History of oral health

Dental instruments

Dental instruments are high-tech, specialized and very effective, but they haven’t always been that way. Take a look at the sometimes questionable tools of the past.

Tooth extraction took the form of a “bird beak” in the 14th century when Guy de Chauliac developed the dental pelican. Teeth were secured into the end of a curved shaft and then pulled out sideways.

Foot-treadle spinning wheels expanded from thread spooling to dental drilling in 1790. Invented by George Washington’s personal dentist, John Greenwood, the first dental drill was powered by a foot engine. While it was difficult to use and operated at a super slow speed, it opened the gateway for future development.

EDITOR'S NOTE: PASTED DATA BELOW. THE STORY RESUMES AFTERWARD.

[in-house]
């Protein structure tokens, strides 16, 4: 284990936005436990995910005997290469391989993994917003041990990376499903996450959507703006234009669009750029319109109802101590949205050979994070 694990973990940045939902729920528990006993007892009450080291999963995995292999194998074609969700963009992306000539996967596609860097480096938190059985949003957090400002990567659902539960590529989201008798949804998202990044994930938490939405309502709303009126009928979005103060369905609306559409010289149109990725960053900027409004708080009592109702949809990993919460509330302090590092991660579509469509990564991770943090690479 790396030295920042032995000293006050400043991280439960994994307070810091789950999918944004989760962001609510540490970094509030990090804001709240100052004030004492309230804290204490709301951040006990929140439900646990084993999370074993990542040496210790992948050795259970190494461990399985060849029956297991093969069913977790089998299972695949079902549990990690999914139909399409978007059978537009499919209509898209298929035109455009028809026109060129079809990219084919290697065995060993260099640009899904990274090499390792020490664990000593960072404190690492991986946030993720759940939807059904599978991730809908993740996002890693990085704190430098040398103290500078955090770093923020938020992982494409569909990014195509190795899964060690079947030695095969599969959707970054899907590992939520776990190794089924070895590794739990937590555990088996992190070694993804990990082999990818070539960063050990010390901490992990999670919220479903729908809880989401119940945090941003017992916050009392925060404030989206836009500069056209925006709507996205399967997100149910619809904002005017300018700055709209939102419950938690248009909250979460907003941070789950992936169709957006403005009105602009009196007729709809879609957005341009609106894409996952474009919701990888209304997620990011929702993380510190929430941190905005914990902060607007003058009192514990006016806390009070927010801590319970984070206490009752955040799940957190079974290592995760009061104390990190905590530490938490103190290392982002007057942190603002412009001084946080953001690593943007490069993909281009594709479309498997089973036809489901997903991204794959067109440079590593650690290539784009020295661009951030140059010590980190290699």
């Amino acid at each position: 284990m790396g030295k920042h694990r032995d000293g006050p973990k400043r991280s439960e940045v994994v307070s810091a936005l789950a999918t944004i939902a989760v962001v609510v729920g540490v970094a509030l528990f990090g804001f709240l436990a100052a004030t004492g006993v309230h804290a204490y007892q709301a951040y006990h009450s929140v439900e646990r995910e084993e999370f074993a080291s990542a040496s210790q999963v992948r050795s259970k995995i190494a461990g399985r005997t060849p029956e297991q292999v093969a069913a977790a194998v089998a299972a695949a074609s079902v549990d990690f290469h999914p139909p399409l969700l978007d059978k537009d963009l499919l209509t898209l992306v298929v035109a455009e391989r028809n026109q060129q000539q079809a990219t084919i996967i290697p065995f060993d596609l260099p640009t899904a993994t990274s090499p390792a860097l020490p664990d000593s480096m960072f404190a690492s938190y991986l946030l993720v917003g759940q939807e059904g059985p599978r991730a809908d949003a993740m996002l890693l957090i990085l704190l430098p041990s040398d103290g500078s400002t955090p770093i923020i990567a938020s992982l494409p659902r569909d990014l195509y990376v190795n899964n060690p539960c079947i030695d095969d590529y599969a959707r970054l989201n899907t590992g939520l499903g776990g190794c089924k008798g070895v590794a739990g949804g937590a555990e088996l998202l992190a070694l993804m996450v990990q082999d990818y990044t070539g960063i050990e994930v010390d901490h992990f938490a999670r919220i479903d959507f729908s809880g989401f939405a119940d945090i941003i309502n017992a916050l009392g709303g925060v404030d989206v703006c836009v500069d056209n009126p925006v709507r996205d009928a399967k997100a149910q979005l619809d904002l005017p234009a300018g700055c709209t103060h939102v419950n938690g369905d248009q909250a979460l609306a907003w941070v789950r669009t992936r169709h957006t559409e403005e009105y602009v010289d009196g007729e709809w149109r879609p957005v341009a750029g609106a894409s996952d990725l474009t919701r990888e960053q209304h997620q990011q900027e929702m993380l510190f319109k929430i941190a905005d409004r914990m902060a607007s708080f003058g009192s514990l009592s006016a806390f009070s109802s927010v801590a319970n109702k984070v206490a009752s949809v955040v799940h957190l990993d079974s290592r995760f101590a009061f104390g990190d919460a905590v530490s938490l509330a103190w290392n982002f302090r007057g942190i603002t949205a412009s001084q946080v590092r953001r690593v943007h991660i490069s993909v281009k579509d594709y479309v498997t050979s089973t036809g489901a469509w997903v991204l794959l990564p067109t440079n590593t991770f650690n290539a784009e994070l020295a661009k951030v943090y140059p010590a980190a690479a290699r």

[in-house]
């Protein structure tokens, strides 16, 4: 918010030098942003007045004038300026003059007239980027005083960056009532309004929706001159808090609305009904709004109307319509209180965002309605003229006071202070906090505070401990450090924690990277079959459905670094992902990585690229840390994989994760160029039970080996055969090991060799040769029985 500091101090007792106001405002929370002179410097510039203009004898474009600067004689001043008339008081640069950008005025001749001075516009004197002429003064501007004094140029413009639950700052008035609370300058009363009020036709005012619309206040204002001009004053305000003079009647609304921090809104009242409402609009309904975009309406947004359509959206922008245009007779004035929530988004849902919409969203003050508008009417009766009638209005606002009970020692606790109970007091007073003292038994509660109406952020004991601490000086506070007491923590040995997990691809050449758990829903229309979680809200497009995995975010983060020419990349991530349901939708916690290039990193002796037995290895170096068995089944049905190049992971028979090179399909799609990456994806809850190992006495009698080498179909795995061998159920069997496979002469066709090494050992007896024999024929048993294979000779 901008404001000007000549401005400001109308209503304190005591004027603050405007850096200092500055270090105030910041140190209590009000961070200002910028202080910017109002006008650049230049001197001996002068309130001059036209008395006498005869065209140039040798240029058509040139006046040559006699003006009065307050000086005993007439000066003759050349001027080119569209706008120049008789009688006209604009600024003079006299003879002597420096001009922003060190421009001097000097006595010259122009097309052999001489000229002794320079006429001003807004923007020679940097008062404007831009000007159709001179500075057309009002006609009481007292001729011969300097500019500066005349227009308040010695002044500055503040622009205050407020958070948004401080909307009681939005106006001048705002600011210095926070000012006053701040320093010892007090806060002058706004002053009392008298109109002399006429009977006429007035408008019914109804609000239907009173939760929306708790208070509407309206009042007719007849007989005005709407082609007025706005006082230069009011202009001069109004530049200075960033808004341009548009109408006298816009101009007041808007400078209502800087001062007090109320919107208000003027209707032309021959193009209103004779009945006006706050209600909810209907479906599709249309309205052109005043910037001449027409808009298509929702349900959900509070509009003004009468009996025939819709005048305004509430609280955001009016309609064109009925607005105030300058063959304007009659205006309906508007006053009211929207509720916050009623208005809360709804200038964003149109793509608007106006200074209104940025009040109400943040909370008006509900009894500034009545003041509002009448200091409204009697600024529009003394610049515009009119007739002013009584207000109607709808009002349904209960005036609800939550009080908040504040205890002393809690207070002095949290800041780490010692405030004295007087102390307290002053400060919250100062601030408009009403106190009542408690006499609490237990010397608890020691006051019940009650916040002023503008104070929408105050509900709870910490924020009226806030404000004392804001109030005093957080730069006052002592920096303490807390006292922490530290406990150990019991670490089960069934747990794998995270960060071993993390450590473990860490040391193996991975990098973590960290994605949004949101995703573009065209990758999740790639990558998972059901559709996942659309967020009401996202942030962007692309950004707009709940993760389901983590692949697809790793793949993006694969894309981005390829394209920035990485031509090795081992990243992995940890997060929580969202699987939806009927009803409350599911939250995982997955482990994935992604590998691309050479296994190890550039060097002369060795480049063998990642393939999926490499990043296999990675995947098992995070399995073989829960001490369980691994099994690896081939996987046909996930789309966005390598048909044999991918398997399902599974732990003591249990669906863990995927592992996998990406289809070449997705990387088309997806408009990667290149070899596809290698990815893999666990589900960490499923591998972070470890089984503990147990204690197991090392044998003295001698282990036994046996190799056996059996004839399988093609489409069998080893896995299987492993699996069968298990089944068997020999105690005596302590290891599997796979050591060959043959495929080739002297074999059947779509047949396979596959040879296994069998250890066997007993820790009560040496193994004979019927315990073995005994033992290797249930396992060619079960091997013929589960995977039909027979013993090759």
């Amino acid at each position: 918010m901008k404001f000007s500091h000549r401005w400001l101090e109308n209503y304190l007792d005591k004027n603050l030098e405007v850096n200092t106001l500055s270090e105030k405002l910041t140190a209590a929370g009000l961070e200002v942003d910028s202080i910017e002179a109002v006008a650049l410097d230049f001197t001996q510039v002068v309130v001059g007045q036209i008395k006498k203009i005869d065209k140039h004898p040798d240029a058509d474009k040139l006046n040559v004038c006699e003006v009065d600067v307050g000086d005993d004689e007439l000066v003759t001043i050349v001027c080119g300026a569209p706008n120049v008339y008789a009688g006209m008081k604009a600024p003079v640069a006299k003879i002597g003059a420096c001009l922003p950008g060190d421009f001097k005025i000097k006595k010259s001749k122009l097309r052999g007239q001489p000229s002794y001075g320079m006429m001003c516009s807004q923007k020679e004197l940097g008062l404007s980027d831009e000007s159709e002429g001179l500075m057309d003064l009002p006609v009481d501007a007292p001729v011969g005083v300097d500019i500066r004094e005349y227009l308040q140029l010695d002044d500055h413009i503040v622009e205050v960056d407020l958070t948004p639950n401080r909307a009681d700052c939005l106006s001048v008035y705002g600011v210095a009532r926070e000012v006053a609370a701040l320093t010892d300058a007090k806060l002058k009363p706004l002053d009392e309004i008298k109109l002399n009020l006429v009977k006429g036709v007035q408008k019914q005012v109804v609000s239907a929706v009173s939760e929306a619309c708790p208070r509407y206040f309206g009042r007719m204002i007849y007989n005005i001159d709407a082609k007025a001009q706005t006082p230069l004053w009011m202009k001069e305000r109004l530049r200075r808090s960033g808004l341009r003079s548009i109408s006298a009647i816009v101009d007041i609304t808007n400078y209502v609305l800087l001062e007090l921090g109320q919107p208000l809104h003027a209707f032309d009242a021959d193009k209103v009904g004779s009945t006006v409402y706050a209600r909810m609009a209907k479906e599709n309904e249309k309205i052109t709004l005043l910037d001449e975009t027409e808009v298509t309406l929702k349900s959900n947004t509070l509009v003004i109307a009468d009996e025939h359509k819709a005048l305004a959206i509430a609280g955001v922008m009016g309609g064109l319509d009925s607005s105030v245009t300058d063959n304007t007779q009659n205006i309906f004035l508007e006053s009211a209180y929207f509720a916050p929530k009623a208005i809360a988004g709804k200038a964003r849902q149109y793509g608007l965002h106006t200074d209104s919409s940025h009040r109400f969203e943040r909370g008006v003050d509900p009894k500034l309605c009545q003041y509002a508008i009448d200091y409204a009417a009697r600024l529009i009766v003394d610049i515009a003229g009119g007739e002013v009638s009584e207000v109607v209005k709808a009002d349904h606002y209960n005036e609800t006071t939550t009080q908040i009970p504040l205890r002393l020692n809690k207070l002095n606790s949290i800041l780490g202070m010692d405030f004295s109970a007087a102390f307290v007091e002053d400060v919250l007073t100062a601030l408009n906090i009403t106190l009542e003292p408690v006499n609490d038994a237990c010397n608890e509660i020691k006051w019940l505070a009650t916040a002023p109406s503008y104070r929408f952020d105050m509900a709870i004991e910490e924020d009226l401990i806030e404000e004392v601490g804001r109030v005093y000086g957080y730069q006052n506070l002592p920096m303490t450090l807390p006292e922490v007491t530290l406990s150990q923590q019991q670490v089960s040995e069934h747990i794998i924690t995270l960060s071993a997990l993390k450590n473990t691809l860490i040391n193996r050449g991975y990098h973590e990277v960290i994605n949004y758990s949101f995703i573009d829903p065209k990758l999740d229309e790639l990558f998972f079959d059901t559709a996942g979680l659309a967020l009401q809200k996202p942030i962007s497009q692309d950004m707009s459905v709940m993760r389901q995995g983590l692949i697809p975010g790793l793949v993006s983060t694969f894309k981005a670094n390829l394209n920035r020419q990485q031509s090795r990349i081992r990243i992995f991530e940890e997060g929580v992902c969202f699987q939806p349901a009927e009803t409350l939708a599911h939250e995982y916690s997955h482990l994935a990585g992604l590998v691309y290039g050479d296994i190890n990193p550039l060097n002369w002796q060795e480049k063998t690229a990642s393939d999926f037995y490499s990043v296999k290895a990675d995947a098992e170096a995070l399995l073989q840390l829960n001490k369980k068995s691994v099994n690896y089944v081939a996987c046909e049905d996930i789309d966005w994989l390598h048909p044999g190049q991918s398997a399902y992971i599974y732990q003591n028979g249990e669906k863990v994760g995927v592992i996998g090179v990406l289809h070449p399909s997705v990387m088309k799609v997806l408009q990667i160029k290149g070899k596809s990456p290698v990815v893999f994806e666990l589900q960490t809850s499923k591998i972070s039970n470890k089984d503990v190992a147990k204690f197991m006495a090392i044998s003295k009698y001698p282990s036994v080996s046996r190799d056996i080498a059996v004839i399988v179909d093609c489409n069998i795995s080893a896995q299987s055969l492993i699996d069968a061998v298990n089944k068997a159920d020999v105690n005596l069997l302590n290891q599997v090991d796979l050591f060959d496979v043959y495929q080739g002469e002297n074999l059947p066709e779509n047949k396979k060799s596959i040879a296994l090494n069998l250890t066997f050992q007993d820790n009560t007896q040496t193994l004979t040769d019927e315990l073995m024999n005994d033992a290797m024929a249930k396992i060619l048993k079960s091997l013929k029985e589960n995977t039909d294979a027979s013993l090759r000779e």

Patients of George Fellows Harrington had to cover their ears during procedures. In 1864, he invented a clockwork dental drill that ran faster than previous drills but emitted a deafening noise.

Dental instruments in the U.S. made a huge leap forward when John Borden invented the first modern dental drill in 1957. His high-speed, air-driven dental drill took only minutes to prep teeth for fillings.

Today’s dental drills reach such high speeds by operating with air or electricity. While the noise may scare some, they make dental work significantly easier and far more accurate.

Dental drills today run at hundreds of thousands of rotations per minute, while the earliest dental drills ran as slow as 2,000 rotations per minute.